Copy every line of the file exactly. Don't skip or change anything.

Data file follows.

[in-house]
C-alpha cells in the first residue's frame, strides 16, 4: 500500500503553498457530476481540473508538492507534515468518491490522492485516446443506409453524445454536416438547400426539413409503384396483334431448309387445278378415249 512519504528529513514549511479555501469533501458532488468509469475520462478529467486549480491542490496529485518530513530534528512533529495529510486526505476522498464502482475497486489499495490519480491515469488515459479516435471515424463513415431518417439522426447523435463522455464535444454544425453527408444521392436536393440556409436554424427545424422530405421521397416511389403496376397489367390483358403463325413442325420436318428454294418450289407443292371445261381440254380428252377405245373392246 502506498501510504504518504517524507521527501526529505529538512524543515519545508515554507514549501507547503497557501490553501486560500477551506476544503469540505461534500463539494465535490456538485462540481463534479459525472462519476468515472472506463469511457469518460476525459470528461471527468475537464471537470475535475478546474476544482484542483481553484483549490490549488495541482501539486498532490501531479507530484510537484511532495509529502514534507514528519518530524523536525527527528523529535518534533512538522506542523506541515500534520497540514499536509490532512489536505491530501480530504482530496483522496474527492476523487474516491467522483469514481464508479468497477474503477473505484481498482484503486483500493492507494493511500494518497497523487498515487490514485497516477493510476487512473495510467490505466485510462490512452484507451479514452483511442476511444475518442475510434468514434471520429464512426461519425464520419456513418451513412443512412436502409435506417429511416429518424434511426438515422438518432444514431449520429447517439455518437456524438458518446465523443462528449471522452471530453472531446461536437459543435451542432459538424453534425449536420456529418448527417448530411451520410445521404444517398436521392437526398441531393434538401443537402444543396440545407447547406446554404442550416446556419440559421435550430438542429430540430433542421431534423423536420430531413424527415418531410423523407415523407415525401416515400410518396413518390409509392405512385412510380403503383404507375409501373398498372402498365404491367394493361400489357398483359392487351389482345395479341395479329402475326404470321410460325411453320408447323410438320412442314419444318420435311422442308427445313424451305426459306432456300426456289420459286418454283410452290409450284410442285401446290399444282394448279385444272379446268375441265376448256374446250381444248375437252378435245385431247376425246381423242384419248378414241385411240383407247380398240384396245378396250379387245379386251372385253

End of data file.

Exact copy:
[in-house]
C-alpha cells in the first residue's frame, strides 16, 4: 500500500503553498457530476481540473508538492507534515468518491490522492485516446443506409453524445454536416438547400426539413409503384396483334431448309387445278378415249 512519504528529513514549511479555501469533501458532488468509469475520462478529467486549480491542490496529485518530513530534528512533529495529510486526505476522498464502482475497486489499495490519480491515469488515459479516435471515424463513415431518417439522426447523435463522455464535444454544425453527408444521392436536393440556409436554424427545424422530405421521397416511389403496376397489367390483358403463325413442325420436318428454294418450289407443292371445261381440254380428252377405245373392246 502506498501510504504518504517524507521527501526529505529538512524543515519545508515554507514549501507547503497557501490553501486560500477551506476544503469540505461534500463539494465535490456538485462540481463534479459525472462519476468515472472506463469511457469518460476525459470528461471527468475537464471537470475535475478546474476544482484542483481553484483549490490549488495541482501539486498532490501531479507530484510537484511532495509529502514534507514528519518530524523536525527527528523529535518534533512538522506542523506541515500534520497540514499536509490532512489536505491530501480530504482530496483522496474527492476523487474516491467522483469514481464508479468497477474503477473505484481498482484503486483500493492507494493511500494518497497523487498515487490514485497516477493510476487512473495510467490505466485510462490512452484507451479514452483511442476511444475518442475510434468514434471520429464512426461519425464520419456513418451513412443512412436502409435506417429511416429518424434511426438515422438518432444514431449520429447517439455518437456524438458518446465523443462528449471522452471530453472531446461536437459543435451542432459538424453534425449536420456529418448527417448530411451520410445521404444517398436521392437526398441531393434538401443537402444543396440545407447547406446554404442550416446556419440559421435550430438542429430540430433542421431534423423536420430531413424527415418531410423523407415523407415525401416515400410518396413518390409509392405512385412510380403503383404507375409501373398498372402498365404491367394493361400489357398483359392487351389482345395479341395479329402475326404470321410460325411453320408447323410438320412442314419444318420435311422442308427445313424451305426459306432456300426456289420459286418454283410452290409450284410442285401446290399444282394448279385444272379446268375441265376448256374446250381444248375437252378435245385431247376425246381423242384419248378414241385411240383407247380398240384396245378396250379387245379386251372385253